Patients with significant hypercalcaemia unrelated to primary hyperparathyroidism have suppressed or undetectable levels of Parathyroid Hormone (PTH). We present a case where the hypercalcaemia was not due to primary hyperparathyroidism yet the PTH was elevated.
82 year old male was admitted with 2 weeks history of lethargy, vomiting, increased frequency of micturiton, light headedness and confusional state. Past medical history included Type 2 diabetes, hypertension and spontaneous vitreous haemorrhage. He was on Metformin 500 mg thrice daily, Lisinopril 20 mg twice daily, Amlodipine 10 mg once daily and Aspirin 75 mg once daily. General and systemic examinations were fairly unremarkable except epigastric tenderness. His initial blood investigations included sodium 139 mmol/L, potassium 4.3 mmol/L, bicarbonate 32 mmol/L, urea 10.8 mmol/L, creatinine 89 micromol/L, corrected calcium 3.61 mmol/L, phosphate 0.69 mmol/L and alkaline phosphatase 218 IU/L. His full blood count, liver enzymes were normal; ESR 15 mm/hr and myeloma screen negative. He was treated with intravenous fluids, frusemide and pamidronate. His chest and abdominal x-rays were normal. However incidental findings on a prearranged ultrasound scan showed multiple hyper echoic nodules with the largest measuring 8.3×6.2 cms. The parathormone (PTH) in the admitting sample was inappropriately elevated 60 nanogram/L (1565) suggesting a diagnosis of primary hyperparathyroidism. Subsequent alfa-foeta protein levels were grossly elevated 9222 IU/L and computed tomography of his liver confirmed a large primary hepatoma. Bone scan did not show any evidence of metastases. Parathyroid hormone related peptide (PTHrP) was then measured and found to be significantly raised 5.2 pmol/L (<1.8) in conjunction with the raised PTH. His serum calcium remained elevated at 3.33 mmol/L.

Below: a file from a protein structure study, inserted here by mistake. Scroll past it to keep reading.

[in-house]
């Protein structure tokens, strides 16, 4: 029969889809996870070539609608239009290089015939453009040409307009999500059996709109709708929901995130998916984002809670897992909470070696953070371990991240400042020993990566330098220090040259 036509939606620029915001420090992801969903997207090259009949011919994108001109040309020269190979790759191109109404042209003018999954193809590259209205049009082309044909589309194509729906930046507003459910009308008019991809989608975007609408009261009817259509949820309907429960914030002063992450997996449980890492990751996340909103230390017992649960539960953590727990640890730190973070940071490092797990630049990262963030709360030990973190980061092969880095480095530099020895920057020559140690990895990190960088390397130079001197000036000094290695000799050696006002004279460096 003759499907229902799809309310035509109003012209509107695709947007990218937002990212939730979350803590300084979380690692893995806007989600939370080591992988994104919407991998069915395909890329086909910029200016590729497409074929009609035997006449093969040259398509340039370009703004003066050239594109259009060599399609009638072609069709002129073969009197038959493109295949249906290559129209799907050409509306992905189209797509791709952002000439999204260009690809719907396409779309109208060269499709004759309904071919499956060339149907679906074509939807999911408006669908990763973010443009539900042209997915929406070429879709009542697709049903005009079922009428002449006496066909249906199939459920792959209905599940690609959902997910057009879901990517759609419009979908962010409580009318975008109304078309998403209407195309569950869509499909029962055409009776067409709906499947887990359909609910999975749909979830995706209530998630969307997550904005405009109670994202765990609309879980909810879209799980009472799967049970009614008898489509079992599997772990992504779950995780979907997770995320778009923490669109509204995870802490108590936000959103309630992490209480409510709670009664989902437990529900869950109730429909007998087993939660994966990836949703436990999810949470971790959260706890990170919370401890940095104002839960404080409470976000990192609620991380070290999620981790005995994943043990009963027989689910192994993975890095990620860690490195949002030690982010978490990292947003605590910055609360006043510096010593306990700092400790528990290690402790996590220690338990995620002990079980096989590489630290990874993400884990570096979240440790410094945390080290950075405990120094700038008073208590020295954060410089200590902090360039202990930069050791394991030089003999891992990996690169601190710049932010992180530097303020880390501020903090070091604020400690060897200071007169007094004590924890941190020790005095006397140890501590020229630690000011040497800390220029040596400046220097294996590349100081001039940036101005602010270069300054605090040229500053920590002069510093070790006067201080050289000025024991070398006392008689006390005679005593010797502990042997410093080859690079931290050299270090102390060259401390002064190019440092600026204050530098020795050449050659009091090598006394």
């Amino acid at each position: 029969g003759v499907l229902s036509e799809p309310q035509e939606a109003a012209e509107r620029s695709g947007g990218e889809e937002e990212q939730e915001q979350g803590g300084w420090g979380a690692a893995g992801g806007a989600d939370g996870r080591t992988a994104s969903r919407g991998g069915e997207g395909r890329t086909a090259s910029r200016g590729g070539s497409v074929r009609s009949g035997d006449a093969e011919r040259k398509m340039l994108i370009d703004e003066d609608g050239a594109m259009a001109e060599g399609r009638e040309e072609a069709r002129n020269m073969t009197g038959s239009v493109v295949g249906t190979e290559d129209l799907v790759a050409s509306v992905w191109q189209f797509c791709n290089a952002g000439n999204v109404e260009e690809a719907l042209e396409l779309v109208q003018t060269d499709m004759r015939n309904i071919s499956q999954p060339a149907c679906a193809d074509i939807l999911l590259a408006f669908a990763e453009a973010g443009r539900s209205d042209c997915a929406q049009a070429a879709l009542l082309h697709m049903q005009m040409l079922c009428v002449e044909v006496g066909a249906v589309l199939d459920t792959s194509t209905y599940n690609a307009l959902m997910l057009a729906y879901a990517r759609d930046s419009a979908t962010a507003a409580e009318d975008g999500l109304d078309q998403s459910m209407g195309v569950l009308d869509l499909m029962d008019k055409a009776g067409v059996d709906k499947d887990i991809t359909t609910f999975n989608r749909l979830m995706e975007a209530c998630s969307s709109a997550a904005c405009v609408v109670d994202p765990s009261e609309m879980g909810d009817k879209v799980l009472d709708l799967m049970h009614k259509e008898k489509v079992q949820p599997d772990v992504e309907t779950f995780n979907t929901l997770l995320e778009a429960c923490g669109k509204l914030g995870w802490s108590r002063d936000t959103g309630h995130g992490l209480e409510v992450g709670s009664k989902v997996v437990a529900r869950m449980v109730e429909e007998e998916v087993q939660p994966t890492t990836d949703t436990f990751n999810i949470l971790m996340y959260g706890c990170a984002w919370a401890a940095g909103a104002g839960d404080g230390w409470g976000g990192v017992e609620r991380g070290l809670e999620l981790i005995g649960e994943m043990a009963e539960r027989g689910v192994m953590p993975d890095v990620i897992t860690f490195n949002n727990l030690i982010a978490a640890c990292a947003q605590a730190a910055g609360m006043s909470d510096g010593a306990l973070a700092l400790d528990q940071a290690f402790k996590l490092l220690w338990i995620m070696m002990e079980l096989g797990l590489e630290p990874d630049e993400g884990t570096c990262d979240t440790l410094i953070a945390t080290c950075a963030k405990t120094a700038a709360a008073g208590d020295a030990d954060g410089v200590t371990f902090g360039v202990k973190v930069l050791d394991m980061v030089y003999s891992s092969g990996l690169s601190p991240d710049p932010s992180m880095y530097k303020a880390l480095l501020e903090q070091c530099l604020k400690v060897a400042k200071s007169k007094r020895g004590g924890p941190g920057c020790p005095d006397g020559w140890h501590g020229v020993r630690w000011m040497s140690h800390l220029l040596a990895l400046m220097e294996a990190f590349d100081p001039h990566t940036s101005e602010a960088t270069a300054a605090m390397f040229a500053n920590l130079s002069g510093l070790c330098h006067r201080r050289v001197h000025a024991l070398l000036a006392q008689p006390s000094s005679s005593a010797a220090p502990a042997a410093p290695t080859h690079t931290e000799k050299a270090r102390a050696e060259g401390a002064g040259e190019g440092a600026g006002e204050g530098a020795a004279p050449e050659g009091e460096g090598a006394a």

The biochemical picture was consistent with hypercalcaemia secondary to paraneoplastic syndrome (PTHrP) due to primary hepatocellular carcinoma co-existing with background primary hyperparathyroidism.
Alternative causes of hypercalcaemia should be considered despite elevated levels of PTH if the clinical picture dictates.